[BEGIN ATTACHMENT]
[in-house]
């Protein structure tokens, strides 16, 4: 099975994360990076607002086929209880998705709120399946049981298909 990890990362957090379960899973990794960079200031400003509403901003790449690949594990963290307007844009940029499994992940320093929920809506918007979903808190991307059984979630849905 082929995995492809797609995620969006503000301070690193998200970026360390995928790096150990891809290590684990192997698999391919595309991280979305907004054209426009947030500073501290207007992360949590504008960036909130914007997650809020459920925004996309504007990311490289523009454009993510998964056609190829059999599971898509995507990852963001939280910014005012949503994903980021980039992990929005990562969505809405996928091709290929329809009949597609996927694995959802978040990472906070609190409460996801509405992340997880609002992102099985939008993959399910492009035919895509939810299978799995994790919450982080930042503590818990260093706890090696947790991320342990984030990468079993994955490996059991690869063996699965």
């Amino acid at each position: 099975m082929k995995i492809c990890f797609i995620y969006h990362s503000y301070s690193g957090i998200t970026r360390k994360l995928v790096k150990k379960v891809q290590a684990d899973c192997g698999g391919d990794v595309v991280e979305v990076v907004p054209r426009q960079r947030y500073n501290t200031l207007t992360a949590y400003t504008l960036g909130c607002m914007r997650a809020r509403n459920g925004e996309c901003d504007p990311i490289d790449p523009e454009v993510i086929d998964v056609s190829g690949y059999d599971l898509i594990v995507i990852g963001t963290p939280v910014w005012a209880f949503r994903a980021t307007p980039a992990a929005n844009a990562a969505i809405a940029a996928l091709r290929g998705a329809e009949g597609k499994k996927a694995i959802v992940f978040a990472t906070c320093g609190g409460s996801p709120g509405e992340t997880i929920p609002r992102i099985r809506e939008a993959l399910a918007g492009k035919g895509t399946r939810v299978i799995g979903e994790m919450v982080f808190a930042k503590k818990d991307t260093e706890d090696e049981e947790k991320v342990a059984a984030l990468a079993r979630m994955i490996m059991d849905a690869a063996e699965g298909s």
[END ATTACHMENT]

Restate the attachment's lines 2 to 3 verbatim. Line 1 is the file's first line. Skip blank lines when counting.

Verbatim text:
């Protein structure tokens, strides 16, 4: 099975994360990076607002086929209880998705709120399946049981298909 990890990362957090379960899973990794960079200031400003509403901003790449690949594990963290307007844009940029499994992940320093929920809506918007979903808190991307059984979630849905 082929995995492809797609995620969006503000301070690193998200970026360390995928790096150990891809290590684990192997698999391919595309991280979305907004054209426009947030500073501290207007992360949590504008960036909130914007997650809020459920925004996309504007990311490289523009454009993510998964056609190829059999599971898509995507990852963001939280910014005012949503994903980021980039992990929005990562969505809405996928091709290929329809009949597609996927694995959802978040990472906070609190409460996801509405992340997880609002992102099985939008993959399910492009035919895509939810299978799995994790919450982080930042503590818990260093706890090696947790991320342990984030990468079993994955490996059991690869063996699965």
């Amino acid at each position: 099975m082929k995995i492809c990890f797609i995620y969006h990362s503000y301070s690193g957090i998200t970026r360390k994360l995928v790096k150990k379960v891809q290590a684990d899973c192997g698999g391919d990794v595309v991280e979305v990076v907004p054209r426009q960079r947030y500073n501290t200031l207007t992360a949590y400003t504008l960036g909130c607002m914007r997650a809020r509403n459920g925004e996309c901003d504007p990311i490289d790449p523009e454009v993510i086929d998964v056609s190829g690949y059999d599971l898509i594990v995507i990852g963001t963290p939280v910014w005012a209880f949503r994903a980021t307007p980039a992990a929005n844009a990562a969505i809405a940029a996928l091709r290929g998705a329809e009949g597609k499994k996927a694995i959802v992940f978040a990472t906070c320093g609190g409460s996801p709120g509405e992340t997880i929920p609002r992102i099985r809506e939008a993959l399910a918007g492009k035919g895509t399946r939810v299978i799995g979903e994790m919450v982080f808190a930042k503590k818990d991307t260093e706890d090696e049981e947790k991320v342990a059984a984030l990468a079993r979630m994955i490996m059991d849905a690869a063996e699965g298909s």